Taylor’s attorney says he denies the charges. “He always acted in the best interests of MiMedx’s customers, employees and shareholders and served the company for nearly 10 years with dedication and integrity,” attorney Bill Weinreb said in a written statement. “Today’s charges grow from a deeply flawed internal investigation by a self-interested audit committee, designed to appease government regulators by scapegoating executive management.”
Meanwhile, the U.S. Securities and Exchange Commission announced today that Petit, Taylor, another MiMedx ex-executive and the company itself are being sued by the agency for allegedly defrauding investors by misstating the company’s revenue and attempting to cover up their misconduct.
Marietta-based MiMedx Group, accused of defrauding investors by misstating the company’s revenue, has agreed to pay a $1.5 million penalty to settle charges filed by the U.S. Securities and Exchange Commission, according to a news release.
MiMedx, which uses placental tissue for a variety of products promoted for treating everything from wounds to burns and orthopedic injuries, has already agreed to pay a $1.5 million penalty to settle the case, a news release said.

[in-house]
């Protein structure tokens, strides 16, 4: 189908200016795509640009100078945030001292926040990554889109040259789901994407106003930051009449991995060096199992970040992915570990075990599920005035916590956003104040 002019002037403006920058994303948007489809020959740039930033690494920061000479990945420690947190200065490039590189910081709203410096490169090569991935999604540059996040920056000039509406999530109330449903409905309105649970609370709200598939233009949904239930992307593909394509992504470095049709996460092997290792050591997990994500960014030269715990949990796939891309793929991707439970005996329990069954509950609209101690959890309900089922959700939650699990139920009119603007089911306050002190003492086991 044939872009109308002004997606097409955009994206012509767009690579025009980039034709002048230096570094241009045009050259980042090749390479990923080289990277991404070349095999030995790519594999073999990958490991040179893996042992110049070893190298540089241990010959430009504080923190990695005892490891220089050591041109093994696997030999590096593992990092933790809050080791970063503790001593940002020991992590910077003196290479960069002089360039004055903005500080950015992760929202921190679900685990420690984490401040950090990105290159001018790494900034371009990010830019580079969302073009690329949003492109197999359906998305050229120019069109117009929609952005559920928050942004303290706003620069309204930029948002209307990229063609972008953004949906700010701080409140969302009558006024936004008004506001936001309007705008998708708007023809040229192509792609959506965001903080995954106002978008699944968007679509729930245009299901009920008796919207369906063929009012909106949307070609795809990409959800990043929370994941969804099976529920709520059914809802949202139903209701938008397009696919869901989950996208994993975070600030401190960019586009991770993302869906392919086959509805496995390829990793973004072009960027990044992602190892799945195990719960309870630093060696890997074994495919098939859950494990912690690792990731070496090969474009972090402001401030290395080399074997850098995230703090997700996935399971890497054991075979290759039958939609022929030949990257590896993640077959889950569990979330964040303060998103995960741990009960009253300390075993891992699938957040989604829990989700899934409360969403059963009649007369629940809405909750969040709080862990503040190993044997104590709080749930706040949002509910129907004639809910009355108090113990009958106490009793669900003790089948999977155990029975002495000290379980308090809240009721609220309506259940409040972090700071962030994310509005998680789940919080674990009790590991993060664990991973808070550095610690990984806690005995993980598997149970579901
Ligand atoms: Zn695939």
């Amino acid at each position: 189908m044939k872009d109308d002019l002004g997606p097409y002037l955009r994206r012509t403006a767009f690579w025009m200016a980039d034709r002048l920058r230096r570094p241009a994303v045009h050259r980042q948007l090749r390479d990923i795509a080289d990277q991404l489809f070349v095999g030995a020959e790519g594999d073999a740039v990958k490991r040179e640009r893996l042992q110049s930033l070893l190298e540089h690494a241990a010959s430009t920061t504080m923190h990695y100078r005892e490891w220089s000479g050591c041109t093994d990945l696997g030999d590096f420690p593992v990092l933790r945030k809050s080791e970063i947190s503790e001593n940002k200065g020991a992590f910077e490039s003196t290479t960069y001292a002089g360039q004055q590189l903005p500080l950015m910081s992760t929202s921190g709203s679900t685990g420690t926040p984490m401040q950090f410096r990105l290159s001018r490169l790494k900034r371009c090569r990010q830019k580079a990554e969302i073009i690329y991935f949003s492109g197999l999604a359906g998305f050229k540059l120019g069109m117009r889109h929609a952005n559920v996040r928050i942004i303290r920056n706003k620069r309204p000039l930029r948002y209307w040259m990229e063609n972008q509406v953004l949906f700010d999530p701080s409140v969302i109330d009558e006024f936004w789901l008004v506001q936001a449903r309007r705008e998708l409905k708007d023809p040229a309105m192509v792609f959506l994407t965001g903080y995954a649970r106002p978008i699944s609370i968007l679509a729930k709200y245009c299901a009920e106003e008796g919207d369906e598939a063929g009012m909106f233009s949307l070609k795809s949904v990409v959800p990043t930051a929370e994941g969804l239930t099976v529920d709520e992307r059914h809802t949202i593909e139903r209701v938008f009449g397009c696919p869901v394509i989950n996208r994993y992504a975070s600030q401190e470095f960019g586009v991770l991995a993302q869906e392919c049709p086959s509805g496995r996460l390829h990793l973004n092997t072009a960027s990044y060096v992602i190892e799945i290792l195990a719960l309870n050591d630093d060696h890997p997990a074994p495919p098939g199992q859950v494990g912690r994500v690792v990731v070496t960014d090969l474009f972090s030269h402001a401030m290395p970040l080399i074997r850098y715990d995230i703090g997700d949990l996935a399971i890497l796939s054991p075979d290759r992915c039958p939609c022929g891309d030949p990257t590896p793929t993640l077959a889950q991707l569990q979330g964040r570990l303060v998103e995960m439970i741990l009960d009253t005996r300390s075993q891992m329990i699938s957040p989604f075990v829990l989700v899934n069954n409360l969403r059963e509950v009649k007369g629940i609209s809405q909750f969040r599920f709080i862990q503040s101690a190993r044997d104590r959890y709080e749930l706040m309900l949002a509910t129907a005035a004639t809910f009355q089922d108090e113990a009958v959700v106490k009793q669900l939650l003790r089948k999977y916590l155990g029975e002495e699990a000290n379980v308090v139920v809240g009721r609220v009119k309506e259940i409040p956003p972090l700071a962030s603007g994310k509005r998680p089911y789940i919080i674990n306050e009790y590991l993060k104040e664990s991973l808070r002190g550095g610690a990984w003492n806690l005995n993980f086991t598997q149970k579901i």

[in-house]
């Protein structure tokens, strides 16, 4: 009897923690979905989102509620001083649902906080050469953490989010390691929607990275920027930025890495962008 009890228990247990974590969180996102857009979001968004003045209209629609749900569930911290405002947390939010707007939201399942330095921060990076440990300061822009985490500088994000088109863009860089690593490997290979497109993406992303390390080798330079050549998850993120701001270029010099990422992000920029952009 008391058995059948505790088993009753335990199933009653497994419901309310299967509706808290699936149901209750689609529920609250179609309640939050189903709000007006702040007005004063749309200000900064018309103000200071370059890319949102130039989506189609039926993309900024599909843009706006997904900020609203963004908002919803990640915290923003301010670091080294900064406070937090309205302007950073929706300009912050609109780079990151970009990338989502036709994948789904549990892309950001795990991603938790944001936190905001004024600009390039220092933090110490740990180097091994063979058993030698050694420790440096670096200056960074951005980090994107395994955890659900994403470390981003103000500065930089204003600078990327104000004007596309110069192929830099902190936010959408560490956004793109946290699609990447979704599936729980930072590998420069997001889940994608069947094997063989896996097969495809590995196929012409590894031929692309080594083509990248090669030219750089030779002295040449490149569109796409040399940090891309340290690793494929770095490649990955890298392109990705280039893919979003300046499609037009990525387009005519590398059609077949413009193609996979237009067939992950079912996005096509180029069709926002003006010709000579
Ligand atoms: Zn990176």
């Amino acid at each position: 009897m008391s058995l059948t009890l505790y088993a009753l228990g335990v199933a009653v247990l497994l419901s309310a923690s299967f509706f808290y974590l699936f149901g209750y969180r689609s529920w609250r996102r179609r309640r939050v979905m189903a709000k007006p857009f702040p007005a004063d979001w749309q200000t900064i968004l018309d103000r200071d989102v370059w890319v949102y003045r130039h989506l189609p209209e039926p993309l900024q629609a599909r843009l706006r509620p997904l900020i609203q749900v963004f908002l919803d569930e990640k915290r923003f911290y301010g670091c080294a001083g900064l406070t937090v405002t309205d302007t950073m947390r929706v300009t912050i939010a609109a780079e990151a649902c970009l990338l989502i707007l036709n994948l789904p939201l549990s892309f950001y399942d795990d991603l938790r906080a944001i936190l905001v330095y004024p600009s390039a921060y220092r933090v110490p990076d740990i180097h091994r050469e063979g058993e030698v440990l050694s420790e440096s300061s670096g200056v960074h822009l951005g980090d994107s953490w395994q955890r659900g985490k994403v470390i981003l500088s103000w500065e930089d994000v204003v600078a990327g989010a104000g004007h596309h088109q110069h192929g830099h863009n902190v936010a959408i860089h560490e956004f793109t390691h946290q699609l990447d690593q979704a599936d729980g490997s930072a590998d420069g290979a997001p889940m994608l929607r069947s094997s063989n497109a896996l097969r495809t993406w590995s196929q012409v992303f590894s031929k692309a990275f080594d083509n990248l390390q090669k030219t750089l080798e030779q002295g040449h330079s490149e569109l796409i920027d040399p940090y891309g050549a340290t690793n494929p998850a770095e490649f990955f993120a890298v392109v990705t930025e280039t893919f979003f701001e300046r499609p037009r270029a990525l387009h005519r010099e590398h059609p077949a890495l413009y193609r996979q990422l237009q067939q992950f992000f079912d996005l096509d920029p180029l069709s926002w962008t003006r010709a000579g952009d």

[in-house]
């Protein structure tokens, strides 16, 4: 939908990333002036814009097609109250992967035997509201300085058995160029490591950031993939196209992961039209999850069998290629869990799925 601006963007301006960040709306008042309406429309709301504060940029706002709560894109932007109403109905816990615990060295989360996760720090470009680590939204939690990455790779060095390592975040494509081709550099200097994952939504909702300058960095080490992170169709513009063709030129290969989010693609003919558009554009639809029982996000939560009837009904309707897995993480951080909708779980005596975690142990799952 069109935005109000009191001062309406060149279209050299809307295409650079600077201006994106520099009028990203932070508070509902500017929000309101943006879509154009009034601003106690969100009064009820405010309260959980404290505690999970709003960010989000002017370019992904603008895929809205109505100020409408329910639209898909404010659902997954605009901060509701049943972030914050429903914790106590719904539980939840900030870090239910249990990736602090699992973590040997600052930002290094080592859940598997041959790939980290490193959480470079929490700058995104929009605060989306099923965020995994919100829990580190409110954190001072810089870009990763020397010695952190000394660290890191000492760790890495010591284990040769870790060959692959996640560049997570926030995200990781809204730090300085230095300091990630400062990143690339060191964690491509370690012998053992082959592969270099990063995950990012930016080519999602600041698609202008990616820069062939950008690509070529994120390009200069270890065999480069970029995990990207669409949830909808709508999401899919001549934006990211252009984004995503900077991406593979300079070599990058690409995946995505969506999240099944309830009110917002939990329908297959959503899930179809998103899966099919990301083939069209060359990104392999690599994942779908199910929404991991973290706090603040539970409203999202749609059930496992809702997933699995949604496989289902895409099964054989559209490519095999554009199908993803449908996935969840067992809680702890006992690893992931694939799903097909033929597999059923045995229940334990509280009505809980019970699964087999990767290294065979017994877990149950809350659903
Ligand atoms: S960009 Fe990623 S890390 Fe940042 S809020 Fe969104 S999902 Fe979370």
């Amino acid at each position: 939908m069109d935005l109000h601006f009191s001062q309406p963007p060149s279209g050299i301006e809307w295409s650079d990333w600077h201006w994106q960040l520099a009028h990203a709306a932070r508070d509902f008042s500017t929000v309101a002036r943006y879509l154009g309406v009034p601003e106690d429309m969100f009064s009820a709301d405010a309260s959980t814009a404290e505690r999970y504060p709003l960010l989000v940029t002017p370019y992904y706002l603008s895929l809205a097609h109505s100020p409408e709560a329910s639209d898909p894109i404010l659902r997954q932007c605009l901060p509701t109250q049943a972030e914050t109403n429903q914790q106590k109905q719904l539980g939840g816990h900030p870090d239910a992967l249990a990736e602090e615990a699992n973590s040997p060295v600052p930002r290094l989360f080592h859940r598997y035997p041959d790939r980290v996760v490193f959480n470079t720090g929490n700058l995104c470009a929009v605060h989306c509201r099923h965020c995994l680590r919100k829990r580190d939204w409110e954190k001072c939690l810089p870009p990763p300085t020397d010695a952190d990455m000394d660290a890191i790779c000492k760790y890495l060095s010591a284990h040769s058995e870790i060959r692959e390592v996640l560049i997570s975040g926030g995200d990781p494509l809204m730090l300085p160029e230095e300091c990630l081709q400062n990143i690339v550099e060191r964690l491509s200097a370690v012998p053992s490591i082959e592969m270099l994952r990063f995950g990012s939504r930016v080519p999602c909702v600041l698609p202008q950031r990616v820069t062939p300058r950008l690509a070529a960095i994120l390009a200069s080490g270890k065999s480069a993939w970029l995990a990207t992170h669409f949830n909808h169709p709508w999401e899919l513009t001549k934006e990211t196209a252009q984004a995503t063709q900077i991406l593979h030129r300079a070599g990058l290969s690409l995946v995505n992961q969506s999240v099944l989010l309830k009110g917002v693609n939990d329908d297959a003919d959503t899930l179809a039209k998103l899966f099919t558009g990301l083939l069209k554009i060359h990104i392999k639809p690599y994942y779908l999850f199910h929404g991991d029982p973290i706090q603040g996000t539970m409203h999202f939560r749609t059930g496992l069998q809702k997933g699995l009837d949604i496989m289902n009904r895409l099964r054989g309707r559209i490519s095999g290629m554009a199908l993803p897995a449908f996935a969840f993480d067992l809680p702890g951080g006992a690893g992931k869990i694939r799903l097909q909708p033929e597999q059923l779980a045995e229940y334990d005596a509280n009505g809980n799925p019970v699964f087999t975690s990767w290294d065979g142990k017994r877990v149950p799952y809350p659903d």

For 37 years, Petit ran publicly traded companies in the healthcare and biotech industries in the Atlanta area. He donated millions of dollars to local institutions, getting his name on biotech and sciences buildings at Georgia Tech and Georgia State University, as well as the football field at GSU stadium.
He served as the finance chairman of Donald Trump’s presidential campaign in Georgia in 2016, and he also has ties to U.S. Sen. Johnny Isakson, who contacted the FBI about a complaint Petit filed against an investor.
MiMedx forced Petit out last year, and earlier this year shareholders voted against allowing him to return to the board of directors.